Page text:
The major parties in Tasmania are having a field day whipping up fears
of instability and the spectre of Tasmania gurgling down the plug hole
if there is a minority government after the March 18 state election.

They have been spurred on by Tasmanian Greens Leader Peg Putt’s comment in The Australian yesterday that the Greens would be prepared to block supply without key policy trade-offs.

Greens’ policies include ending old-growth logging, rejecting Gunns ‘
proposed $1.5 billion pulp mill – which every Labor and Liberal
candidate has pledged to support if it meets environmental guidelines
– and slowly removing poker machines from pubs and clubs.

Premier Paul Lennon thunders that it’s blackmail, while Opposition
Leader Rene Hidding brands it banditry. But neither leader has ruled
out blocking supply (with Greens support) if in Opposition. This
morning, Putt put out a
media release, telling them both to grow up. In shared
government, she says “no-one gets everything all their own way” and
consensus can lead to “win win” decisions.

University of Tasmania academic and political analyst Peter Hay says he
thinks it was a tactical blunder on Putt’s part, because it plays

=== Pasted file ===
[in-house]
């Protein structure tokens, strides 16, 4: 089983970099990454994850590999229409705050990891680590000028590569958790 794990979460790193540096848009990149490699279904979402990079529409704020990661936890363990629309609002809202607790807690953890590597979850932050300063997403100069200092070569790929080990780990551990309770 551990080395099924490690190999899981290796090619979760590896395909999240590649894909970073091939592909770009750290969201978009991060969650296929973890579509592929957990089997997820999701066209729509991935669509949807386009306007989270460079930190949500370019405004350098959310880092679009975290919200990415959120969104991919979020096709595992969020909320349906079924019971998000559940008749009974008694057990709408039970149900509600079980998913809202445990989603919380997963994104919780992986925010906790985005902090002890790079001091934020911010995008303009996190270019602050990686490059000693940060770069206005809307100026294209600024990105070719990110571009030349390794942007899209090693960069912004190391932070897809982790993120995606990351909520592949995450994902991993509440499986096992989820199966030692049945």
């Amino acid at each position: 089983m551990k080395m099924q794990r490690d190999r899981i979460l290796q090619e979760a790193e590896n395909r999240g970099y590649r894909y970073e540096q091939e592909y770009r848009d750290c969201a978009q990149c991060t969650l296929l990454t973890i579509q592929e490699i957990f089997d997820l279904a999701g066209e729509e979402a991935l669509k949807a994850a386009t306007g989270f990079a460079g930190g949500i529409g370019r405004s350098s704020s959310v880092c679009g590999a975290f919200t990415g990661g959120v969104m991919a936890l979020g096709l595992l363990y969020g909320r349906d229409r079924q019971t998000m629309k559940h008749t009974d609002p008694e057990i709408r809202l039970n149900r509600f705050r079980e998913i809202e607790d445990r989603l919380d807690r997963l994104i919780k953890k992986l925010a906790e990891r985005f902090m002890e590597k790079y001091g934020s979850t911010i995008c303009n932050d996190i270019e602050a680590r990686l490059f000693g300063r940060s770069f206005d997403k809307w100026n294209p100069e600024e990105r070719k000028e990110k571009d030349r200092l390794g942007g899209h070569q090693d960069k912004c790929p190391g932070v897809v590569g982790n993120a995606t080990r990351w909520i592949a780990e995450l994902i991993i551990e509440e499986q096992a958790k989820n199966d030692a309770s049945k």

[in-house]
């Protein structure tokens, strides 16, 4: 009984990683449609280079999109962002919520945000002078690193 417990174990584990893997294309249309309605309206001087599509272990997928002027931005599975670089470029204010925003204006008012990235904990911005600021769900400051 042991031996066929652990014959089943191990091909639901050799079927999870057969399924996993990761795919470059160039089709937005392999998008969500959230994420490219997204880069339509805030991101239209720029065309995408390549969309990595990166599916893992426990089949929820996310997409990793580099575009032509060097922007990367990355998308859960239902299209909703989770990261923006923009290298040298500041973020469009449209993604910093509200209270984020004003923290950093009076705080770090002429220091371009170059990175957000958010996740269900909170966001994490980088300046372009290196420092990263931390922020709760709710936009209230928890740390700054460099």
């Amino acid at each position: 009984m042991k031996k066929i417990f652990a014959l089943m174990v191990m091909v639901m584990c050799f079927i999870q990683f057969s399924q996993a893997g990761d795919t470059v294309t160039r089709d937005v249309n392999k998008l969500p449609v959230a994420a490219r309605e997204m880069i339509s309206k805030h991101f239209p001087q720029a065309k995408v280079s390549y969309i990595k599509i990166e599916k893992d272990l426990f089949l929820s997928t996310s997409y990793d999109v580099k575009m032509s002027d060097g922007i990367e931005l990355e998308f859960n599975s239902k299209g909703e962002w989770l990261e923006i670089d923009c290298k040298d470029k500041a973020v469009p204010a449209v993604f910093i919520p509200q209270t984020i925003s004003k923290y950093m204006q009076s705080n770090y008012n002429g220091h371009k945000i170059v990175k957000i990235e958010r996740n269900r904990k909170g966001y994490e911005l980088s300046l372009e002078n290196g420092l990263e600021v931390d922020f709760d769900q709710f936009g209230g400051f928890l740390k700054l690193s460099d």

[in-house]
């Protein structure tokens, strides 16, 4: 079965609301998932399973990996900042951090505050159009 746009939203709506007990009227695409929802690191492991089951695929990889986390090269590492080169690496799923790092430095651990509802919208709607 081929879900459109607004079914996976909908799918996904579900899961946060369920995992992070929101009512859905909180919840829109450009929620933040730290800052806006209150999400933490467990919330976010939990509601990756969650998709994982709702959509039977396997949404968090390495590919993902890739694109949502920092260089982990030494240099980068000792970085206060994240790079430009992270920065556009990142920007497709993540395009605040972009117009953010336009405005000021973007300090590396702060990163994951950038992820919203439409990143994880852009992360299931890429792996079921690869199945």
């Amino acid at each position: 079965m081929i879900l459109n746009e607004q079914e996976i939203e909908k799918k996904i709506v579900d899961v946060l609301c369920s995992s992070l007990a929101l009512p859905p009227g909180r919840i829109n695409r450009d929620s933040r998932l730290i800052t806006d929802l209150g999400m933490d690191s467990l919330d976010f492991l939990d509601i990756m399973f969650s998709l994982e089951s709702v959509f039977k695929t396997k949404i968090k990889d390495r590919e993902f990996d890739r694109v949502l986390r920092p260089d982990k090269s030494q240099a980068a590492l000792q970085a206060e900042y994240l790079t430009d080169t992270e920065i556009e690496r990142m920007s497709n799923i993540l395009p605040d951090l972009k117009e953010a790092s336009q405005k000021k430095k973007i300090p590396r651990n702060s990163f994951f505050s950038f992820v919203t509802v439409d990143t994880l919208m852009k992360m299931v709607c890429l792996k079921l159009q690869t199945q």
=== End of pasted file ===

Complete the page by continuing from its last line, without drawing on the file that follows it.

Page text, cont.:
into Labor/Liberal scaremongering over the dangers of minority
government. “I say it with caution, but it could be massively damaging for the Greens,” he told Crikey.

But Hay is highly critical of the Liberals for indulging in these scare
tactics, saying there is no way the Greens could block money bills
without Liberal support, assuming there is a minority Labor Government.

“If the Liberals think stable government is so important, why don’t
they say they would not block Supply,” he told Crikey. “The Greens
can’t do it on their own, but there seems to be different criteria for
judging them, allowing both Liberal and Labor to whip up fears of
instability.” editor Lindsay Tuffin agrees, saying the furore in is the
great tradition of the Howard Government’s fear politics. “There’s
nothing wrong with a political party negotiation in the Budget for its
own policies,” he told Crikey. After all, the Nationals do it in the
Federal Coalition. “But in Tasmania, Labor and Liberal leaders
are using it as a scare tactic in their fear campaign against minority
government, against the Greens.”